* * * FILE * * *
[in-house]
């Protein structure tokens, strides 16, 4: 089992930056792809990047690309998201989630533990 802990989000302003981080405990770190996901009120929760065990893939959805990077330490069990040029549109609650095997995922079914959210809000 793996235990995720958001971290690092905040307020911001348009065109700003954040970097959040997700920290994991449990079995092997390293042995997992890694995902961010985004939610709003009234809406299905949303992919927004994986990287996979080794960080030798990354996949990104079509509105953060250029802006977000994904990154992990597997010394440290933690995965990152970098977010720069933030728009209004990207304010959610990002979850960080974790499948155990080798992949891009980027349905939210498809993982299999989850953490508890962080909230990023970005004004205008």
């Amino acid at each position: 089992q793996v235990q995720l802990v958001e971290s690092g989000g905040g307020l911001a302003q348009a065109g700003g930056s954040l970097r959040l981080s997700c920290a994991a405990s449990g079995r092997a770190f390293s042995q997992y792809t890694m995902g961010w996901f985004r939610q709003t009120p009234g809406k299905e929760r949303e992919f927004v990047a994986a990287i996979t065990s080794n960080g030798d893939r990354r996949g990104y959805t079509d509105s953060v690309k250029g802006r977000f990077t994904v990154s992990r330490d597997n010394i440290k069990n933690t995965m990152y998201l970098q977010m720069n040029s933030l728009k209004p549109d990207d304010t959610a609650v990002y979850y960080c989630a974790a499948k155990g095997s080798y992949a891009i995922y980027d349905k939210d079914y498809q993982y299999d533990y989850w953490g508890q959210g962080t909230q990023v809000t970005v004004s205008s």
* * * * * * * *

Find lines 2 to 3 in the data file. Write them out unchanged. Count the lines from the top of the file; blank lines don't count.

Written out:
């Protein structure tokens, strides 16, 4: 089992930056792809990047690309998201989630533990 802990989000302003981080405990770190996901009120929760065990893939959805990077330490069990040029549109609650095997995922079914959210809000 793996235990995720958001971290690092905040307020911001348009065109700003954040970097959040997700920290994991449990079995092997390293042995997992890694995902961010985004939610709003009234809406299905949303992919927004994986990287996979080794960080030798990354996949990104079509509105953060250029802006977000994904990154992990597997010394440290933690995965990152970098977010720069933030728009209004990207304010959610990002979850960080974790499948155990080798992949891009980027349905939210498809993982299999989850953490508890962080909230990023970005004004205008």
């Amino acid at each position: 089992q793996v235990q995720l802990v958001e971290s690092g989000g905040g307020l911001a302003q348009a065109g700003g930056s954040l970097r959040l981080s997700c920290a994991a405990s449990g079995r092997a770190f390293s042995q997992y792809t890694m995902g961010w996901f985004r939610q709003t009120p009234g809406k299905e929760r949303e992919f927004v990047a994986a990287i996979t065990s080794n960080g030798d893939r990354r996949g990104y959805t079509d509105s953060v690309k250029g802006r977000f990077t994904v990154s992990r330490d597997n010394i440290k069990n933690t995965m990152y998201l970098q977010m720069n040029s933030l728009k209004p549109d990207d304010t959610a609650v990002y979850y960080c989630a974790a499948k155990g095997s080798y992949a891009i995922y980027d349905k939210d079914y498809q993982y299999d533990y989850w953490g508890q959210g962080t909230q990023v809000t970005v004004s205008s």